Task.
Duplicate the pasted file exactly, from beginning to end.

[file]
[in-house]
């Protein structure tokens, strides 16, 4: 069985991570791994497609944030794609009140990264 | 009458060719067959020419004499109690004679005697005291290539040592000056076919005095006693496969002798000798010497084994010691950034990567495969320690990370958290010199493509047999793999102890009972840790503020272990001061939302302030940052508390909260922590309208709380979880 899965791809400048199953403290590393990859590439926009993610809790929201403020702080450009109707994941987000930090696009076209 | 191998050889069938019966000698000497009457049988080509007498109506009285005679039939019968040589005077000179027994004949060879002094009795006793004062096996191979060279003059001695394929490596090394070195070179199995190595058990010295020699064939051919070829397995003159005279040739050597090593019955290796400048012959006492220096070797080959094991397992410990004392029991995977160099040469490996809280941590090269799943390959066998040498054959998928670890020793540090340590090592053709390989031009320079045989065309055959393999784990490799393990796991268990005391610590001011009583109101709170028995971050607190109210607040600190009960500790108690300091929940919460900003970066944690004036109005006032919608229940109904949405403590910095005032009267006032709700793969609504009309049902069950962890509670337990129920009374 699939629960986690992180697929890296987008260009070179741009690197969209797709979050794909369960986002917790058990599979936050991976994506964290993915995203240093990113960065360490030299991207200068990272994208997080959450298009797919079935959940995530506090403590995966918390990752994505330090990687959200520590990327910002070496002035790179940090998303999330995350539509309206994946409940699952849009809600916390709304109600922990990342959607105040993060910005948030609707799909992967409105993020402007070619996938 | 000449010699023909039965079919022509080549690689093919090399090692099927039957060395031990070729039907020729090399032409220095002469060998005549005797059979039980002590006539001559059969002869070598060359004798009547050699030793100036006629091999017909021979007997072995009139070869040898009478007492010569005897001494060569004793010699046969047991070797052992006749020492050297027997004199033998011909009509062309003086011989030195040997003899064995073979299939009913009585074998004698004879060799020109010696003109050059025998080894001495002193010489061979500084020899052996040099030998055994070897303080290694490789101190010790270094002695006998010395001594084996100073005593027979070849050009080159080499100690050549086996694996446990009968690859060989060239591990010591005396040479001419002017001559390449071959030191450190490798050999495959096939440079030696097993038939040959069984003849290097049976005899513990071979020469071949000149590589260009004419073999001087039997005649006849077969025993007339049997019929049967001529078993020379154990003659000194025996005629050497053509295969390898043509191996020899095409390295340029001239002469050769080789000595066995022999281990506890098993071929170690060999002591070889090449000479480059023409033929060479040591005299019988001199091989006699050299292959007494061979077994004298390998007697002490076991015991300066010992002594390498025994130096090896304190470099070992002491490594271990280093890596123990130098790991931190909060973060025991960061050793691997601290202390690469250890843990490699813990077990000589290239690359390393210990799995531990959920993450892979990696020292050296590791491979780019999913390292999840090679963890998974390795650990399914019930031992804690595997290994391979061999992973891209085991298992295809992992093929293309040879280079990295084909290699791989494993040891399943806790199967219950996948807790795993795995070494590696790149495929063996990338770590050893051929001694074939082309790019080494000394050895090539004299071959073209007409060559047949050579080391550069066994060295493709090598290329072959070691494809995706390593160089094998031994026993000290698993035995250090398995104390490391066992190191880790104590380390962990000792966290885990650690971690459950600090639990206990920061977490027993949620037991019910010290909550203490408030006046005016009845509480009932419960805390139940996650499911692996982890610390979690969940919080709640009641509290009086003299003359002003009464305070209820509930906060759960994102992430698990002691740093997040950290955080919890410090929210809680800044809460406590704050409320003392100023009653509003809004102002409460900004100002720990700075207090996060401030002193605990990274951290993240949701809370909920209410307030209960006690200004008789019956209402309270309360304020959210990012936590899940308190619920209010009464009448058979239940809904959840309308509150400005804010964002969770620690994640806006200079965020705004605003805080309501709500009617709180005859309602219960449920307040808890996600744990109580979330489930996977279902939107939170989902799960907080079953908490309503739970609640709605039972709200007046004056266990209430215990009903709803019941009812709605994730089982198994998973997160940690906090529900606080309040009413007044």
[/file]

[in-house]
């Protein structure tokens, strides 16, 4: 069985991570791994497609944030794609009140990264 | 009458060719067959020419004499109690004679005697005291290539040592000056076919005095006693496969002798000798010497084994010691950034990567495969320690990370958290010199493509047999793999102890009972840790503020272990001061939302302030940052508390909260922590309208709380979880 899965791809400048199953403290590393990859590439926009993610809790929201403020702080450009109707994941987000930090696009076209 | 191998050889069938019966000698000497009457049988080509007498109506009285005679039939019968040589005077000179027994004949060879002094009795006793004062096996191979060279003059001695394929490596090394070195070179199995190595058990010295020699064939051919070829397995003159005279040739050597090593019955290796400048012959006492220096070797080959094991397992410990004392029991995977160099040469490996809280941590090269799943390959066998040498054959998928670890020793540090340590090592053709390989031009320079045989065309055959393999784990490799393990796991268990005391610590001011009583109101709170028995971050607190109210607040600190009960500790108690300091929940919460900003970066944690004036109005006032919608229940109904949405403590910095005032009267006032709700793969609504009309049902069950962890509670337990129920009374 699939629960986690992180697929890296987008260009070179741009690197969209797709979050794909369960986002917790058990599979936050991976994506964290993915995203240093990113960065360490030299991207200068990272994208997080959450298009797919079935959940995530506090403590995966918390990752994505330090990687959200520590990327910002070496002035790179940090998303999330995350539509309206994946409940699952849009809600916390709304109600922990990342959607105040993060910005948030609707799909992967409105993020402007070619996938 | 000449010699023909039965079919022509080549690689093919090399090692099927039957060395031990070729039907020729090399032409220095002469060998005549005797059979039980002590006539001559059969002869070598060359004798009547050699030793100036006629091999017909021979007997072995009139070869040898009478007492010569005897001494060569004793010699046969047991070797052992006749020492050297027997004199033998011909009509062309003086011989030195040997003899064995073979299939009913009585074998004698004879060799020109010696003109050059025998080894001495002193010489061979500084020899052996040099030998055994070897303080290694490789101190010790270094002695006998010395001594084996100073005593027979070849050009080159080499100690050549086996694996446990009968690859060989060239591990010591005396040479001419002017001559390449071959030191450190490798050999495959096939440079030696097993038939040959069984003849290097049976005899513990071979020469071949000149590589260009004419073999001087039997005649006849077969025993007339049997019929049967001529078993020379154990003659000194025996005629050497053509295969390898043509191996020899095409390295340029001239002469050769080789000595066995022999281990506890098993071929170690060999002591070889090449000479480059023409033929060479040591005299019988001199091989006699050299292959007494061979077994004298390998007697002490076991015991300066010992002594390498025994130096090896304190470099070992002491490594271990280093890596123990130098790991931190909060973060025991960061050793691997601290202390690469250890843990490699813990077990000589290239690359390393210990799995531990959920993450892979990696020292050296590791491979780019999913390292999840090679963890998974390795650990399914019930031992804690595997290994391979061999992973891209085991298992295809992992093929293309040879280079990295084909290699791989494993040891399943806790199967219950996948807790795993795995070494590696790149495929063996990338770590050893051929001694074939082309790019080494000394050895090539004299071959073209007409060559047949050579080391550069066994060295493709090598290329072959070691494809995706390593160089094998031994026993000290698993035995250090398995104390490391066992190191880790104590380390962990000792966290885990650690971690459950600090639990206990920061977490027993949620037991019910010290909550203490408030006046005016009845509480009932419960805390139940996650499911692996982890610390979690969940919080709640009641509290009086003299003359002003009464305070209820509930906060759960994102992430698990002691740093997040950290955080919890410090929210809680800044809460406590704050409320003392100023009653509003809004102002409460900004100002720990700075207090996060401030002193605990990274951290993240949701809370909920209410307030209960006690200004008789019956209402309270309360304020959210990012936590899940308190619920209010009464009448058979239940809904959840309308509150400005804010964002969770620690994640806006200079965020705004605003805080309501709500009617709180005859309602219960449920307040808890996600744990109580979330489930996977279902939107939170989902799960907080079953908490309503739970609640709605039972709200007046004056266990209430215990009903709803019941009812709605994730089982198994998973997160940690906090529900606080309040009413007044």